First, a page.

A review of Small Is Still Beautiful: Economics as if Families Mattered (ISI Books, 2006) by Joseph Pearce.
There’s not too much that’s actually wrong about this book, other than it proves itself totally unnecessary.
Obviously from the title you know that it is based on Fritz Schumacher’s great classic of 1973, and it does a lot of quoting from that book and other Schumacher writings. But it came out in 2006 with an emphasis on the “still” and it simply fails to provide any strong evidence for the triumph of smallness in the intervening 33 years. In fact it doesn’t even really try to. It is simply a rehash of Schumacher’s wisdom in prose that does not come anywhere near matching that of the master nor with any of that subtle humor for which he was noted.
Pearce, it says on the jacket, has written biographies of Belloc, Wilde, Solzhenitsyn, and others, and is a teacher of literature at a Catholic university that was funded by the founder of Domino’s Pizza. Alas, that does not qualify him for the task he has undertaken, which he abundantly demonstrates. He is good-hearted, and I suspect well-meaning, but he might better have turned to writing a biography of Schumacher rather than trying to update him.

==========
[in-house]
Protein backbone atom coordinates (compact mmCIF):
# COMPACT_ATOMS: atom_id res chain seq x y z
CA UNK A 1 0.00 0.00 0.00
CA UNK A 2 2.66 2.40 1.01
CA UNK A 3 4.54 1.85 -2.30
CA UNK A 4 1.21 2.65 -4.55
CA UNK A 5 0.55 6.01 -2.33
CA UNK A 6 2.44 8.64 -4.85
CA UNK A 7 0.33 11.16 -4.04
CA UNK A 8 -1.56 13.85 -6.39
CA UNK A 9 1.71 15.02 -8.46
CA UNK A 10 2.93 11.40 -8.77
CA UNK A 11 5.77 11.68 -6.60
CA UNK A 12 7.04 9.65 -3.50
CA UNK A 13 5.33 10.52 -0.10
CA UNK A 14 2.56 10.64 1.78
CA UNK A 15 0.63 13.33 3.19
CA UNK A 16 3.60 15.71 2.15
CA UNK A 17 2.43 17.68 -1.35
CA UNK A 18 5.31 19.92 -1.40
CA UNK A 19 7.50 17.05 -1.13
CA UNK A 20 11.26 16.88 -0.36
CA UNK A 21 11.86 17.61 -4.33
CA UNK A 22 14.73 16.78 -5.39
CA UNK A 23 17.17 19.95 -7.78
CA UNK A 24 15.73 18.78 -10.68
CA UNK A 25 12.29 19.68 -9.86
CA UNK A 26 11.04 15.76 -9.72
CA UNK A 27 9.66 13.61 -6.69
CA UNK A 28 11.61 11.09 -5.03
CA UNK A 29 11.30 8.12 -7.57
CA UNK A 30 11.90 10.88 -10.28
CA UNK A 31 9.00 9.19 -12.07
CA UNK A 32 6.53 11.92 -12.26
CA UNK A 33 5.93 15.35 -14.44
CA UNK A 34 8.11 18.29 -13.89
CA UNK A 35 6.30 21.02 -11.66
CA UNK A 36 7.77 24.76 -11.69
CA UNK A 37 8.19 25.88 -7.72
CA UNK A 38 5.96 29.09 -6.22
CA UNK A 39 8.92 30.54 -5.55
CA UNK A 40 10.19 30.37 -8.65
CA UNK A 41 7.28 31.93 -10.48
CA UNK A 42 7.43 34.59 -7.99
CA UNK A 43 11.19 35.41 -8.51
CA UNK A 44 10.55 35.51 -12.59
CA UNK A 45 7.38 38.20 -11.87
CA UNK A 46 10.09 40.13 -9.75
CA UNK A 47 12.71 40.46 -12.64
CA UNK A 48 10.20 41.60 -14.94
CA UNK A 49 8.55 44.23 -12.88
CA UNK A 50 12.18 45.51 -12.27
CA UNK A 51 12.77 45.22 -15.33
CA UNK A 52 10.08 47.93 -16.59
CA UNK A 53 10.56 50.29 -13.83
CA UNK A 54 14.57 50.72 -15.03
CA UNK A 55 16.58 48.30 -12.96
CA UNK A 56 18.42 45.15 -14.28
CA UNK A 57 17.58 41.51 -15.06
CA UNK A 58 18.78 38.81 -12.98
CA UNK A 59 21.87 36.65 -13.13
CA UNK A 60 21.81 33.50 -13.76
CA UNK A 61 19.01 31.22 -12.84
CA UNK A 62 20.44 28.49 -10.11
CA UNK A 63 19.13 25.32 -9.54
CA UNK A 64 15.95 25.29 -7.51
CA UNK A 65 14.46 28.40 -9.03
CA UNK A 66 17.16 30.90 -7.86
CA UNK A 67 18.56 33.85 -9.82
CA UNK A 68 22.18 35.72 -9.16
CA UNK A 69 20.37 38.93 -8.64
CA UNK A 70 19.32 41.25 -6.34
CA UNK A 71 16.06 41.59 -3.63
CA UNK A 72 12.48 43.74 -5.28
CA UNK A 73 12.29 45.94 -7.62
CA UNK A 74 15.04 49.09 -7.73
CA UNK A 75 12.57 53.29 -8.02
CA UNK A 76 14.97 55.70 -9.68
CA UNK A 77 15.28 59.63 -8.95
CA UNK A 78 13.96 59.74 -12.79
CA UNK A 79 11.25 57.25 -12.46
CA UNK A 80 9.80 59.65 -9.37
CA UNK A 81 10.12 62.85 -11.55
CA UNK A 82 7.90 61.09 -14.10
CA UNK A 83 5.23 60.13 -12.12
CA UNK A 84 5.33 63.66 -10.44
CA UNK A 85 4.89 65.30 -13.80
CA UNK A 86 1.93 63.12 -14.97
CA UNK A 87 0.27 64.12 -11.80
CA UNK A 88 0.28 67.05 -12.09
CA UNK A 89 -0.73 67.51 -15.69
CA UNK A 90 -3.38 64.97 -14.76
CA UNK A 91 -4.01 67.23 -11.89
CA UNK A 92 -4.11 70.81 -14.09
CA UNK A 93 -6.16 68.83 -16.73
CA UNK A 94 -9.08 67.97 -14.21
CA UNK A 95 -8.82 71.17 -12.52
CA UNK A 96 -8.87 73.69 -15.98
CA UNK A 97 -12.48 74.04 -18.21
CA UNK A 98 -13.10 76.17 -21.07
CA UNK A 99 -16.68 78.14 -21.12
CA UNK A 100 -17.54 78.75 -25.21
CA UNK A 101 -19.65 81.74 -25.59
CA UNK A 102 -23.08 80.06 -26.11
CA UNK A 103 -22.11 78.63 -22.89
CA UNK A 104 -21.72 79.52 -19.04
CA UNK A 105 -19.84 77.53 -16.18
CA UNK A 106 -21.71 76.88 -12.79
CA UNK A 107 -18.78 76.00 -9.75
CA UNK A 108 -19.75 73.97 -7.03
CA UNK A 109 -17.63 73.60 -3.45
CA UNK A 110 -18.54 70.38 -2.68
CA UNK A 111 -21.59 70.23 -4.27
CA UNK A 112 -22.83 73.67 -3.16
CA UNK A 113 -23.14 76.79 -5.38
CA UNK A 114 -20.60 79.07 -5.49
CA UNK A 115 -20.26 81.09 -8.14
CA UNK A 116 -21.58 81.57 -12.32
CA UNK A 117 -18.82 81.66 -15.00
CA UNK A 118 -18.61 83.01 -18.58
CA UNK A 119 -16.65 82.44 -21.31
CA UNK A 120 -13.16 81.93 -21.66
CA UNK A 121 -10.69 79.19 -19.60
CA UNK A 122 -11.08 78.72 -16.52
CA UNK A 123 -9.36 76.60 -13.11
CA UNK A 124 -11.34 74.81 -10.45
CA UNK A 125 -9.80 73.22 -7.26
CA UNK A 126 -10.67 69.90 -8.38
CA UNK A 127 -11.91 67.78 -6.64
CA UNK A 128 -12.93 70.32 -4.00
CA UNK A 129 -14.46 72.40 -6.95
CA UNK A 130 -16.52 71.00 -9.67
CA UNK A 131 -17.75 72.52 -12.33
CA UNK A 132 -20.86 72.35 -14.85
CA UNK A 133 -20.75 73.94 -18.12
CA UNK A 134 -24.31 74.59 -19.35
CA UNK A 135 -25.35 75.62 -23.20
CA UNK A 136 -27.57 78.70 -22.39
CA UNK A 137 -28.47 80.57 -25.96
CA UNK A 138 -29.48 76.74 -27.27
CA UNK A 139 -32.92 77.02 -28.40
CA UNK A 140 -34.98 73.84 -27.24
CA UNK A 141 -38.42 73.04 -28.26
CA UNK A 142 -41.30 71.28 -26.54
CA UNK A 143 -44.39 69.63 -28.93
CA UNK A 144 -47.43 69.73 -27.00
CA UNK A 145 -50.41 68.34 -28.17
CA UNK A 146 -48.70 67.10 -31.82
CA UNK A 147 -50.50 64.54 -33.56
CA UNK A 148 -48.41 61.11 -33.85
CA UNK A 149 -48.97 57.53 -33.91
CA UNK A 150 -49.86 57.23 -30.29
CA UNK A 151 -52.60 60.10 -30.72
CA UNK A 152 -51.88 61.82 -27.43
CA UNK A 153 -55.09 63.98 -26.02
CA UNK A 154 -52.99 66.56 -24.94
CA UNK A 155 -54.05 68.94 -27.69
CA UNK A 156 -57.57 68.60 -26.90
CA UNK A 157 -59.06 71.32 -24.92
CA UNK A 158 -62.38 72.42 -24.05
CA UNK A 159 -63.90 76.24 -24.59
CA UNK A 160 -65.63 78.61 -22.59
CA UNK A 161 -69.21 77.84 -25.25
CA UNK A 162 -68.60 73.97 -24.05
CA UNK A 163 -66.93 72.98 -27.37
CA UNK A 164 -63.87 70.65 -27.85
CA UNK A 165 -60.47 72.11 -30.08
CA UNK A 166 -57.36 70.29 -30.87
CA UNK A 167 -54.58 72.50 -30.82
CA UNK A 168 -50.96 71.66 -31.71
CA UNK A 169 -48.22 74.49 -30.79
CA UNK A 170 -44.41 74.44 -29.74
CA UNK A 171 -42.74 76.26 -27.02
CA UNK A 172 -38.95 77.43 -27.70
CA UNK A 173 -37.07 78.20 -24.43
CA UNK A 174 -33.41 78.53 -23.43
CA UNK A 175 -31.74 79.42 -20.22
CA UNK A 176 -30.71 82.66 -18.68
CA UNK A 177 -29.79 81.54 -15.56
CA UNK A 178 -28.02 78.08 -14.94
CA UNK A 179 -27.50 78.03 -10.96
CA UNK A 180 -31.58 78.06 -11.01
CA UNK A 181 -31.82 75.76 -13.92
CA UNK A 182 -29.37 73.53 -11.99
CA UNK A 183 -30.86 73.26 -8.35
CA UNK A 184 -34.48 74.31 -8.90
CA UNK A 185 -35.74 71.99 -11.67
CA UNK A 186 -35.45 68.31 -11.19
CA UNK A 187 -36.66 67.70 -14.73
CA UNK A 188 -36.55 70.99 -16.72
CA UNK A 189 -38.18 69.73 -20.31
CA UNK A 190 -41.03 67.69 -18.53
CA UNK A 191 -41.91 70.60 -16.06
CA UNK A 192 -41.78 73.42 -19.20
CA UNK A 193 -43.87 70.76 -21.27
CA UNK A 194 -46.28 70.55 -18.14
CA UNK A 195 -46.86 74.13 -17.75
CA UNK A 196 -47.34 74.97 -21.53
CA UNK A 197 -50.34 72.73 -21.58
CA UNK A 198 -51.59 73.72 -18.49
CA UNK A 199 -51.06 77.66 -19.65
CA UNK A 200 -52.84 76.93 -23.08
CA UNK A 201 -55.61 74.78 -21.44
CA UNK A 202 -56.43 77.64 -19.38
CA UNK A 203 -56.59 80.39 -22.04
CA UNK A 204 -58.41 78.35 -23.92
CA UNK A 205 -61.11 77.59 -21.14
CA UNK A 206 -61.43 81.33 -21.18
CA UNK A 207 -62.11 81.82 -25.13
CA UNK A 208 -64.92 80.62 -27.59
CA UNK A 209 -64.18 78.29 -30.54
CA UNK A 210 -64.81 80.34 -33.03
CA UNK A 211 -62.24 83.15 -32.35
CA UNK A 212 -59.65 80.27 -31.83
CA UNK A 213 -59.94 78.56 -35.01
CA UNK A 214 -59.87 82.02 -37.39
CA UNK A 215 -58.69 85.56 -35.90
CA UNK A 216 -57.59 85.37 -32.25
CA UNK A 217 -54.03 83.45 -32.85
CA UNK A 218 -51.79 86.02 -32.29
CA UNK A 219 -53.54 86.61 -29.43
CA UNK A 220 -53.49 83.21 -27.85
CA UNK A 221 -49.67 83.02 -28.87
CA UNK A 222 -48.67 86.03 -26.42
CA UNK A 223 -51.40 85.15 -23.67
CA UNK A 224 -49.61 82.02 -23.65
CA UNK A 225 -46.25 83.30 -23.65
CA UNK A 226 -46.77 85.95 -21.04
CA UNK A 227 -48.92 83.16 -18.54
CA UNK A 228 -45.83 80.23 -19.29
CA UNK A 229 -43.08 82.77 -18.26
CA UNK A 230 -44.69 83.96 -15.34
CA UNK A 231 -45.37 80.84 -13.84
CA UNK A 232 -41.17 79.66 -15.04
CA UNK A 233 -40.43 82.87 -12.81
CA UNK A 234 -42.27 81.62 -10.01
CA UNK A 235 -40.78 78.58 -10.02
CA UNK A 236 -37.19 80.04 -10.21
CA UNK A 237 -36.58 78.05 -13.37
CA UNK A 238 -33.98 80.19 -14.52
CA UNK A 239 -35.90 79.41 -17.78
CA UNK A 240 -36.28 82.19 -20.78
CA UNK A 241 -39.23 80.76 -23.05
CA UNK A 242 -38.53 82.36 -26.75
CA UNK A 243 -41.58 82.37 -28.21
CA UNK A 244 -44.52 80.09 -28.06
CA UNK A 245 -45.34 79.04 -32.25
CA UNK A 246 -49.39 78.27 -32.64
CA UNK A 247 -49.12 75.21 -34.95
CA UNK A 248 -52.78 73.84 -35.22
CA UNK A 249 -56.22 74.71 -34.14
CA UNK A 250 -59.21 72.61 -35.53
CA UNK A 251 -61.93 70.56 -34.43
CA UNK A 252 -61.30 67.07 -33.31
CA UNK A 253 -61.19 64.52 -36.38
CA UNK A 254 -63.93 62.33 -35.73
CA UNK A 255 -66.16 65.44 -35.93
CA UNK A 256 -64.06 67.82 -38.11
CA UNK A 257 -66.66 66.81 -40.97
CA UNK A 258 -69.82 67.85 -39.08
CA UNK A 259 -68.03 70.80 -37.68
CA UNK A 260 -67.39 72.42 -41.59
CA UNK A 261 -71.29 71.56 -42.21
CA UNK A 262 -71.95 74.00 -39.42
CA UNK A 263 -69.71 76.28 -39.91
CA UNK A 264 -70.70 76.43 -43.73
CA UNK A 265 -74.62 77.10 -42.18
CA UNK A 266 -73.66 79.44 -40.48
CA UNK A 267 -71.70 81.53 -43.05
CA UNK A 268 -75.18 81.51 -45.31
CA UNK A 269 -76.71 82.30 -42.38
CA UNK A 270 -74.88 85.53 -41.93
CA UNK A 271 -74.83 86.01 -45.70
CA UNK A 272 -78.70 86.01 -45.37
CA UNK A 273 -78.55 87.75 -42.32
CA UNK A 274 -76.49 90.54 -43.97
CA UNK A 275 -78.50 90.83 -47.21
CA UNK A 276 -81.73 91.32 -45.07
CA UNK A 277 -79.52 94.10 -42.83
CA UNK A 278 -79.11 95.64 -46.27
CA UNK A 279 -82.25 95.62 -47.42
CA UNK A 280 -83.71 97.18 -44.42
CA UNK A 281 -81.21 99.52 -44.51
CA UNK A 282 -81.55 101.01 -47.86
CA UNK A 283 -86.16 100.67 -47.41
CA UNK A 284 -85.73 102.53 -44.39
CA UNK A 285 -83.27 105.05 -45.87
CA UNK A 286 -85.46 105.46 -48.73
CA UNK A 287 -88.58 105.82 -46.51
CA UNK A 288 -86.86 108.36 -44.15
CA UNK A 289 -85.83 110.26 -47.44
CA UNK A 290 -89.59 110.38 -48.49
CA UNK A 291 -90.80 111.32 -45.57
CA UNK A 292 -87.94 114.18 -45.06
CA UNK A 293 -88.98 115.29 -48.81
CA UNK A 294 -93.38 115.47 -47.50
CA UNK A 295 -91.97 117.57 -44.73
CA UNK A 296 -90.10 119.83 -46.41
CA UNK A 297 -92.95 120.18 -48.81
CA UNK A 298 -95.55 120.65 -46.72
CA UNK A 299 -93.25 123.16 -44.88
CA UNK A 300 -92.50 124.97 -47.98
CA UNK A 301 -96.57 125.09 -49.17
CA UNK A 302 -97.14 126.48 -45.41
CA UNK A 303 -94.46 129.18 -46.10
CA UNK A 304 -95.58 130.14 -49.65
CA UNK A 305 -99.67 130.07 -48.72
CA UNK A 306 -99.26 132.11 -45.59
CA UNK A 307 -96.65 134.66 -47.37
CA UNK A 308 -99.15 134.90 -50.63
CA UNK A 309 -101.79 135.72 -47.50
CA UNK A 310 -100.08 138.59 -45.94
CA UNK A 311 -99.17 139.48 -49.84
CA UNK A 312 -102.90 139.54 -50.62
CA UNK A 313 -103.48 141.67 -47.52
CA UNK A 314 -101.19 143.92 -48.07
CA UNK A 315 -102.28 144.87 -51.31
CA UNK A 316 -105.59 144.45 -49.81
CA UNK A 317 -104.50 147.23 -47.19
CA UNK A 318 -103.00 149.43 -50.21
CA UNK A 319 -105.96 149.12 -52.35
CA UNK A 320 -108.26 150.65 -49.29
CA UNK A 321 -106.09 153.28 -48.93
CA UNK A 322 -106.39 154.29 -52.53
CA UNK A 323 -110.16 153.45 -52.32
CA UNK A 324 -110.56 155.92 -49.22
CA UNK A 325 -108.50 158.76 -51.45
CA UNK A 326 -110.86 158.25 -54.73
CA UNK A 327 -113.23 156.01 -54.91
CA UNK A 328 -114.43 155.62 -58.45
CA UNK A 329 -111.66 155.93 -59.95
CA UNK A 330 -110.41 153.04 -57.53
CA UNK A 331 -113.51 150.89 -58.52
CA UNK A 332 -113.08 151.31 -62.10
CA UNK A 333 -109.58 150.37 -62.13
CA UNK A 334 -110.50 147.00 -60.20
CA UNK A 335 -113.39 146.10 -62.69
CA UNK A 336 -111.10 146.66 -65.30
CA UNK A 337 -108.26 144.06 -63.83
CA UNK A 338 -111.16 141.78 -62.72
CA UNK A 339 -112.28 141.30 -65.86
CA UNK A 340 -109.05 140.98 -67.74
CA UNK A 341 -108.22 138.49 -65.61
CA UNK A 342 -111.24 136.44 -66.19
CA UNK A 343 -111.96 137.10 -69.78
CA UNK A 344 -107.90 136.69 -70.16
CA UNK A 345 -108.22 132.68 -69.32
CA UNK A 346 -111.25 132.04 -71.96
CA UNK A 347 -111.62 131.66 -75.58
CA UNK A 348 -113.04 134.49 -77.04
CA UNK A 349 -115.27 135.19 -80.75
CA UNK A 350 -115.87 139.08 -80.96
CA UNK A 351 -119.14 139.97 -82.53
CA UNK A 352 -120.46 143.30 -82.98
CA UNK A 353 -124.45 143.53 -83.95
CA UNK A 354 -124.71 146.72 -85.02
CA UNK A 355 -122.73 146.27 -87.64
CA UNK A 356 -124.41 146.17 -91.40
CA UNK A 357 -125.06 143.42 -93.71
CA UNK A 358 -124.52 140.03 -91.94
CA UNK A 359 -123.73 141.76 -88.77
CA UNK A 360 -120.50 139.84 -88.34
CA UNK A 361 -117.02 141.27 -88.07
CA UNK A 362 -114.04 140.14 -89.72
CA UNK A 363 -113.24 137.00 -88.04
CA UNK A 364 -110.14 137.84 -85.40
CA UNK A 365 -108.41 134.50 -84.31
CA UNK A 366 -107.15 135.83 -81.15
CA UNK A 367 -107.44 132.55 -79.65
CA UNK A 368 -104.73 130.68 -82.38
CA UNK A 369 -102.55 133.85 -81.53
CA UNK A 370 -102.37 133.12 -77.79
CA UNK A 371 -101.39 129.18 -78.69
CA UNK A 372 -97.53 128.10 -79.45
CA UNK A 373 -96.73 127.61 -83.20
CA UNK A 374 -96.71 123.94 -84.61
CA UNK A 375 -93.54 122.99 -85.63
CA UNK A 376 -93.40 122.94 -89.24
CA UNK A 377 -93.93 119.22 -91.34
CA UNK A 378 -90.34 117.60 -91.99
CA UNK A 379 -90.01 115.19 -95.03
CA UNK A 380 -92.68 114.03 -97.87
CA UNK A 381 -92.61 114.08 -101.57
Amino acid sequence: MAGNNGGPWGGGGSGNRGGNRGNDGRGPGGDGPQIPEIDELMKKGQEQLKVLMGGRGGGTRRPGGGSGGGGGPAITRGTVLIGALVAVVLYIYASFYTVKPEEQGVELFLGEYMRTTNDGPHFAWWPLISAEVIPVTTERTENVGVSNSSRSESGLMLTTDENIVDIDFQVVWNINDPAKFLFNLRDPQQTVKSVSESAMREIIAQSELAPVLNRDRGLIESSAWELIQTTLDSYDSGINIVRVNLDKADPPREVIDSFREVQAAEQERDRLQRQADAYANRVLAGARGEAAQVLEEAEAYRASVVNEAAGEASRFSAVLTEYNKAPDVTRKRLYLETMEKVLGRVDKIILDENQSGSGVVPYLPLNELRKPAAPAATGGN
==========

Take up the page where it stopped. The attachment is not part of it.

Of course small is still beautiful, ever more obvious as our modern out-of-hand technology drives the earth toward its overheating crisis—a phenomenon that incidentally Pearce seems to be unaware of. It is the sheer size of the apparatus that the internet has spawned, and its ever-swifter and ever-more-widespread effects, that has led the earth to this precipice, in the process burying the genius of smallness under its detritus.
From my perspective, the only causes worth undertaking and fighting for have been the lost ones: against nuclear power, against wars, against giantism, for environmental protection, for decentralization, for bioregions, for reverence for life, all life. The cause that Schumacher gave his life to, teaching the wisdom of smallness, has similarly been lost and this book does nothing to resurrect it.